Three days after we had spotted the first chick, 4 chicks were toddling round the nest, I said to RMan that it was time - we couldn't wait for the other two eggs to hatch / not hatch.
He carefully picked up the tyre and base and tried to manoeuvre them out of the frame coop and into the new pallet one.
Naturally, the chicks leapt out of the nest - together with mama. Now they were running round the frame coop.
Oh, how to catch a chick. Not bloody easy, is it, but, bless RMan, he did it.
Transferring all of the chicks (and the two remaining eggs) to the new coop, all that was needed was for Mama to now locate them but their frantic chirps.
Finally, they were are securely ensconced within their new dwelling.
|We have fenced off the area outside the coop|
so that Mama and the chicks have access to outside
without fear of Tweedle Dum interferring
Mama wasn't interested in the last two eggs, so they ended up being sacrificed for the good of the 4 chicks.
|Clever Tweedle Dee - teaching the chicks|
to scratch for their food
The first couple of days the chicks couldn't make it out of the coop - the lip under the door was too high. Strategically placed bricks soon sorted that out.
|Tweedle Dee is forever going inside and out of the|
pallet coop - I reckon she love it :)
Firstly, when she was sitting on the eggs, she only got off them for about 10 minutes every 3 days. Every THREE days?! I kid you not. Her comb went almost colourless, and her feathers lost their lustre.
Now they are hatched, she does not let them out of her sight for a second. When chick feed is sprinkled on the ground, she rushes up and "pretends" to peck at it. Naturally, the chicks follow suit.
When she is happy that they are all eating, I then scatter her normal chicken feed down, and she then proceeds to fill her stomach.
And - whoa! Have you ever given your baby chicks ( and Mama of course) some cottage cheese? They absolutely love it - the baby chicks grab a mouthful and rush away to the corner to eat it - so that no-one can steal it from them. They have even swiped Mama's mouthful straight out of her beak!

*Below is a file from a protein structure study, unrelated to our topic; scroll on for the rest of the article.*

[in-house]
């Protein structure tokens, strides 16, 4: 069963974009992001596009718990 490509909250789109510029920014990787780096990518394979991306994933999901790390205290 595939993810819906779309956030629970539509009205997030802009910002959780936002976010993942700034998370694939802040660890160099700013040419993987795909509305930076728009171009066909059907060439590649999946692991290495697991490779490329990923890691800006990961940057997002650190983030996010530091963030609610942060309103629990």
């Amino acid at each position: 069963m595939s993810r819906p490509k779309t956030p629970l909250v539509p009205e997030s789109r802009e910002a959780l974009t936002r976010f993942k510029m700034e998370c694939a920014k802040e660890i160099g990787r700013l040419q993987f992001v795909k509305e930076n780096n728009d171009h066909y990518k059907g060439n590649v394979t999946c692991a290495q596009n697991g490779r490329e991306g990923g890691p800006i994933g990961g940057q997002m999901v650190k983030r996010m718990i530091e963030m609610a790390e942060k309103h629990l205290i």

|Bed time - everyone safely ensconced in|
With the new coop, in the late afternoon Mama toddles inside when she's ready, settles down in the nesting box, with the baby chicks rushing to join her as fast as they can.
All I have to do is close and lock the door behind them.
The new coop is a brilliant success - everyone is happy, and have accepted it as their new home.
What did it costs us?
A pair of hinges and a dead bolt for the door, a packet of screws, 10 mtrs of chicken wire - and some of our time. The IBR roofing and the shadecloth we had already.
And the wood shavings - well, it's nice to have a friendly carpenter in town - he's only too happy to get rid of his waste :)
What about Tweedle Dum? He has settled down into his coop on his own - well, the rest of his family is right next door, aren't they?! He probably enjoys having the entire roost to himself, if the truth be told...
I have a sneaky suspicion that one of the chicks is a rooster - it has a dark "line" on it's head, and it's wings have dark markings which the others don't have. So, for a period, Tweedle Dum may have company - until the "spare" rooster is ready for the pot.